June 7, 2004 – Finance Digest
June 7, 2004
Filed under Features
Kawasaki’s Profit Falls
Japan’s Kawasaki Heavy Industries (KHI), a powersports and large equipment manufacturer, reported its annual net profit fell 51% from a year earlier due to fewer industrial orders and a strong yen.
The company, which earns more from aerospace, shipbuilding, gas turbine and railway carriage production than it does from powersports, said its net profit in the year ending March 31 shrank to 6.3 billion yen ($56 million). Recurring profit fell 25.3% to 12.1 billion yen as revenue declined 6.4% to 1.16 trillion yen.
The strong yen, which gained some seven percent against the dollar, reportedly cut about 10 billion yen off profits.
While KHI’s worldwide sales of motorcycles, which account for less than a quarter of the company's revenues, rose 0.6% to 334,000 units, the company’s total domestic sales fell 8.7% to 23,000; North American sales fell 7.6% to 99,000 units; European sales rose 6.0% to 70,000 units; and sales to other regions rose 4.9% to 149,000 units.
Kawasaki continues to forecast a 6.0% increase in revenue to 1.23 trillion yen in the year to March 2005, estimating net profit to be 10 billion yen and recurring profit to be 16 billion yen due to what were described as reforms aimed at boosting efficiencies.
Suzuki Posts Record Earnings
Suzuki Motor Corp. (SMC) reported group operating profit for its year ended March 31 climbed 26.9% to 95,140 million yen while net profit surged 41.3% to 43,835 million yen on sales of 2,198,986 million yen, which were up 9.1%.
Cuts in manufacturing costs and exchange gains due to the euro's depreciation more than offset a rise in research and development costs and other expenses, the company said.
SMC’s worldwide motorcycle sales rose 19.9% to 416.9 billion yen; its auto sales grew 6.6% to 1.72 trillion yen.
For the current year, Suzuki expects that group operating profit will grow 5.1% to 100 billion yen on flat sales of 2.2 trillion yen. Net profit is estimated to increase 36.9% to 60 billion yen. The company anticipates that domestic sales will fall 2.7% to 800 billion yen and overseas sales will rise 1.7% to 1.4 trillion yen.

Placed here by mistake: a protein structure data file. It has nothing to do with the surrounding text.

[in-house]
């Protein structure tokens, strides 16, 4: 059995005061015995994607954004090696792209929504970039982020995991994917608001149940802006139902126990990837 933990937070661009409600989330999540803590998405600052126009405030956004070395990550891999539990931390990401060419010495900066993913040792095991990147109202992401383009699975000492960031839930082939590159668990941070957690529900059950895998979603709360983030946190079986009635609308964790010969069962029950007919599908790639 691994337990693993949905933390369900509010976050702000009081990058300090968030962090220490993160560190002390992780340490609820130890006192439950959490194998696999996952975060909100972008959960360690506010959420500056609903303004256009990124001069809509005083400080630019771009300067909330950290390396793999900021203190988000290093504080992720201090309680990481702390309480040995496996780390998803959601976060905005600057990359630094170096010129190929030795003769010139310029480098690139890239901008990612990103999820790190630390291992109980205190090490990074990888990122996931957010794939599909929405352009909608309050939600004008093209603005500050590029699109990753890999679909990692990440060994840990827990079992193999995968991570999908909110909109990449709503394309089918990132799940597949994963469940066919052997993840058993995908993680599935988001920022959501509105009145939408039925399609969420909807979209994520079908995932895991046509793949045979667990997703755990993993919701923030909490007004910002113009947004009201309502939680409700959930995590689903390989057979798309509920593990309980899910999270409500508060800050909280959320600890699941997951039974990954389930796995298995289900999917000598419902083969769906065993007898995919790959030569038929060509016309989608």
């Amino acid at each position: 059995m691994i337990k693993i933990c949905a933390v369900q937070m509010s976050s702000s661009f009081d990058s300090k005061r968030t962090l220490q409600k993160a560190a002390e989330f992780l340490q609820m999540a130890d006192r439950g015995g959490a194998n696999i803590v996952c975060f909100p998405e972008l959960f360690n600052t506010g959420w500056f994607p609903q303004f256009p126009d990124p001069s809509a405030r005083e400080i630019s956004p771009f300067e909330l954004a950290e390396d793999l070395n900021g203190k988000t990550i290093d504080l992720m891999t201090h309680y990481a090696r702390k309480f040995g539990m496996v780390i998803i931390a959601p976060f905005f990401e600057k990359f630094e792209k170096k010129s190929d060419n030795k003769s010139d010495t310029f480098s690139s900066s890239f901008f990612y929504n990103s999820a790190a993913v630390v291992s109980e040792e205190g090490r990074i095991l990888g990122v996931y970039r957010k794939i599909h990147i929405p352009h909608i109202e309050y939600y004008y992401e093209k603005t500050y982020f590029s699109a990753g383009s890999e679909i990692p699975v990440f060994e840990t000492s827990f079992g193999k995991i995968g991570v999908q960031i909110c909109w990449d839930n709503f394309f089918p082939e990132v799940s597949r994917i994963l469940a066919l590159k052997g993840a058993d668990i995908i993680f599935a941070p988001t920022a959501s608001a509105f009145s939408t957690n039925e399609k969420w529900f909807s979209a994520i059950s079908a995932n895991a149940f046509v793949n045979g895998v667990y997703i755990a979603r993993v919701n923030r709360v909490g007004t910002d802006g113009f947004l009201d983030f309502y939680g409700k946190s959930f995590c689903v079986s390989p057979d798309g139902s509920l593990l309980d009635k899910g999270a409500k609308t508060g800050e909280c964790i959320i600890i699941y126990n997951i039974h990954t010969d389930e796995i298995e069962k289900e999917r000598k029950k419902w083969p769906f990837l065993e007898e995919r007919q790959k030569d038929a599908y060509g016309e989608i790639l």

According to a prepared statement, it will raise its capital spending to 159 billion yen from the previous year's 114.9 billion yen, with most of the increase to be invested in foreign markets such as India, Hungary, Indonesia and China.
Edelbrock earnings climb
Edelbrock Corporation (Nasdaq:EDEL), Torrance, Calif., reported revenues for its fiscal 2004 third quarter, ended March 24, increased 11.3% to $28.5 million from $25.6 million in the comparable period of fiscal 2003. Net income for the third quarter of fiscal 2004 increased to $905,000, or 16 cents per diluted share, from net income of $210,000, or four cents per diluted share, during the previous year period.
The results for the quarter were helped by a pre-tax gain of $315,000 on the sale of a real estate asset (approximately $198,000, or four cents per diluted share, after tax), the company said.
For the nine months ended March 25, 2004, revenues rose 6.5% to $87.9 million from revenues of $82.5 million in the first nine months of fiscal 2003. Net income for the fiscal nine month 2004 period increased 17.6% to $2.6 million, or 48 cents per diluted share, from net income of $2.3 million, or 41 cents per diluted share, in the same period a year ago.
Results for the nine month period ended March 25, 2004, reflected gains on the sale of real estate assets totaling $453,000, or approximately $285,000, or five cents per diluted share, after tax.
Edelbrock said its improved sales were due to improvements in the national economy and favorable weather conditions. However, management noted that earnings growth was hampered by continuing increases in worker's compensation and overall insurance costs.
ProQuest 1Q earnings flat
ProQuest Company, a publisher of information services for the powersports, education, automotive markets, reported revenue for its first quarter ended April 3, 2004, was up 4% to $116.2 million, compared to $111.8 million for the prior year's first quarter. Company officials reported net earnings increased to $11.5 million or 40 cents per fully diluted share, from net earnings of $11.2 million or 40 cents per fully diluted share in the first quarter of fiscal 2003.
For the remainder of 2004, ProQuest foresees organic revenue growth in a range of 5% to 7%; earnings per share growth of 10% to 13%; and a cash conversion rate (defined as free cash flow as a percentage of net earnings) of 75% to 90%.
KTM Begins Trading in Austria
The Vienna Stock Exchange admitted the five-year bond for regulated over-the-counter trading on the Vienna Stock Exchange. It was listed for the first time on May 11.
The 90 million euro bond issued by KTM, the first issued by an Austrian company to be offered to the public this year, was oversubscribed more than twice, with foreign investors showing a strong interest, KTM said.
KTM previously said resources from the bond will be used for further expansion as well as for improvement of the company’s financial structure.
The greatest part of the new capital will be used for development of new street motorcycle models as well as for expansion of the sales network in eastern Europe, a reported the Austrian News Service. The expansion will start with the set up of sales units in Slovakia and Hungary, followed in the mid-run by sales units in the Czech Republic and Poland. The company plans also to begin operations in Portugal.
KTM reported a $11.47 million after-tax profit for the first quarter of fiscal 2003/04, started September 1, 2003, up from $10.76 million during the same period of the previous year. Revenue during the period was $125.35 million, up from $115.06 million.